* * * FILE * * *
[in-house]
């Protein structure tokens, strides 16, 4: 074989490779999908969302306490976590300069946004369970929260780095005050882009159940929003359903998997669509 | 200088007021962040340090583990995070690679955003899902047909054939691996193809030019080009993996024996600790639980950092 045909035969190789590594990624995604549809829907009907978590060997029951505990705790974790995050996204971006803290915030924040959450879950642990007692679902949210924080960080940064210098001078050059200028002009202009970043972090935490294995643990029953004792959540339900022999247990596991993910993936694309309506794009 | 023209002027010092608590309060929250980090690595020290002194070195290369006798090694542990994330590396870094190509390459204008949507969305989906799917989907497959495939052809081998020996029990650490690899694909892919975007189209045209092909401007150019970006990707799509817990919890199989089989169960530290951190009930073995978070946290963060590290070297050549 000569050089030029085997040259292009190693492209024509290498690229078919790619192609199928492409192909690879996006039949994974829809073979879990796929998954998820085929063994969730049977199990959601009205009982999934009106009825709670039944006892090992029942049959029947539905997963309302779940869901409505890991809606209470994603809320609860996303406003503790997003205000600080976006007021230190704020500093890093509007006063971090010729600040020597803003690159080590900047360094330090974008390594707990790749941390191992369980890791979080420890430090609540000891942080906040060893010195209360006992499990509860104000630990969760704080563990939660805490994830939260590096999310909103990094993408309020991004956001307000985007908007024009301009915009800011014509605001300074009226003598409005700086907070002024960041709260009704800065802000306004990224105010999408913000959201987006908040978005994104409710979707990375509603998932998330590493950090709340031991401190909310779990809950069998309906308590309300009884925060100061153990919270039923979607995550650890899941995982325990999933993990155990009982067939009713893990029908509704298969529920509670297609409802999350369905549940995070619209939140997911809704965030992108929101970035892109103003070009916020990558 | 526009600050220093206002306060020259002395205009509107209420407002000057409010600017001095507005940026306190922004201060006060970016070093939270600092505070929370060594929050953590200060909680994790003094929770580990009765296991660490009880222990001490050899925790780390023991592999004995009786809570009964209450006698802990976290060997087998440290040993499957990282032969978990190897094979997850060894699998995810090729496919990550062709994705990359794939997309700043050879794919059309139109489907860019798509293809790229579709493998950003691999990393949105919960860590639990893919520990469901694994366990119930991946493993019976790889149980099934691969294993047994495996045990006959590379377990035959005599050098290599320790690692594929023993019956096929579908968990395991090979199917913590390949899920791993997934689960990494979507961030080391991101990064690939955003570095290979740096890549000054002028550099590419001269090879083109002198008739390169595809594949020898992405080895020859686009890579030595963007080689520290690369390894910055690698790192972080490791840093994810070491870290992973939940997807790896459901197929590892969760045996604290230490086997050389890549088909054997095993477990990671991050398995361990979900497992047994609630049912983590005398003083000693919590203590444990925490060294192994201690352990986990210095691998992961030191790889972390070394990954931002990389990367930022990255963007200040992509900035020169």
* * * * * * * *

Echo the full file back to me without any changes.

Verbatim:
[in-house]
């Protein structure tokens, strides 16, 4: 074989490779999908969302306490976590300069946004369970929260780095005050882009159940929003359903998997669509 | 200088007021962040340090583990995070690679955003899902047909054939691996193809030019080009993996024996600790639980950092 045909035969190789590594990624995604549809829907009907978590060997029951505990705790974790995050996204971006803290915030924040959450879950642990007692679902949210924080960080940064210098001078050059200028002009202009970043972090935490294995643990029953004792959540339900022999247990596991993910993936694309309506794009 | 023209002027010092608590309060929250980090690595020290002194070195290369006798090694542990994330590396870094190509390459204008949507969305989906799917989907497959495939052809081998020996029990650490690899694909892919975007189209045209092909401007150019970006990707799509817990919890199989089989169960530290951190009930073995978070946290963060590290070297050549 000569050089030029085997040259292009190693492209024509290498690229078919790619192609199928492409192909690879996006039949994974829809073979879990796929998954998820085929063994969730049977199990959601009205009982999934009106009825709670039944006892090992029942049959029947539905997963309302779940869901409505890991809606209470994603809320609860996303406003503790997003205000600080976006007021230190704020500093890093509007006063971090010729600040020597803003690159080590900047360094330090974008390594707990790749941390191992369980890791979080420890430090609540000891942080906040060893010195209360006992499990509860104000630990969760704080563990939660805490994830939260590096999310909103990094993408309020991004956001307000985007908007024009301009915009800011014509605001300074009226003598409005700086907070002024960041709260009704800065802000306004990224105010999408913000959201987006908040978005994104409710979707990375509603998932998330590493950090709340031991401190909310779990809950069998309906308590309300009884925060100061153990919270039923979607995550650890899941995982325990999933993990155990009982067939009713893990029908509704298969529920509670297609409802999350369905549940995070619209939140997911809704965030992108929101970035892109103003070009916020990558 | 526009600050220093206002306060020259002395205009509107209420407002000057409010600017001095507005940026306190922004201060006060970016070093939270600092505070929370060594929050953590200060909680994790003094929770580990009765296991660490009880222990001490050899925790780390023991592999004995009786809570009964209450006698802990976290060997087998440290040993499957990282032969978990190897094979997850060894699998995810090729496919990550062709994705990359794939997309700043050879794919059309139109489907860019798509293809790229579709493998950003691999990393949105919960860590639990893919520990469901694994366990119930991946493993019976790889149980099934691969294993047994495996045990006959590379377990035959005599050098290599320790690692594929023993019956096929579908968990395991090979199917913590390949899920791993997934689960990494979507961030080391991101990064690939955003570095290979740096890549000054002028550099590419001269090879083109002198008739390169595809594949020898992405080895020859686009890579030595963007080689520290690369390894910055690698790192972080490791840093994810070491870290992973939940997807790896459901197929590892969760045996604290230490086997050389890549088909054997095993477990990671991050398995361990979900497992047994609630049912983590005398003083000693919590203590444990925490060294192994201690352990986990210095691998992961030191790889972390070394990954931002990389990367930022990255963007200040992509900035020169």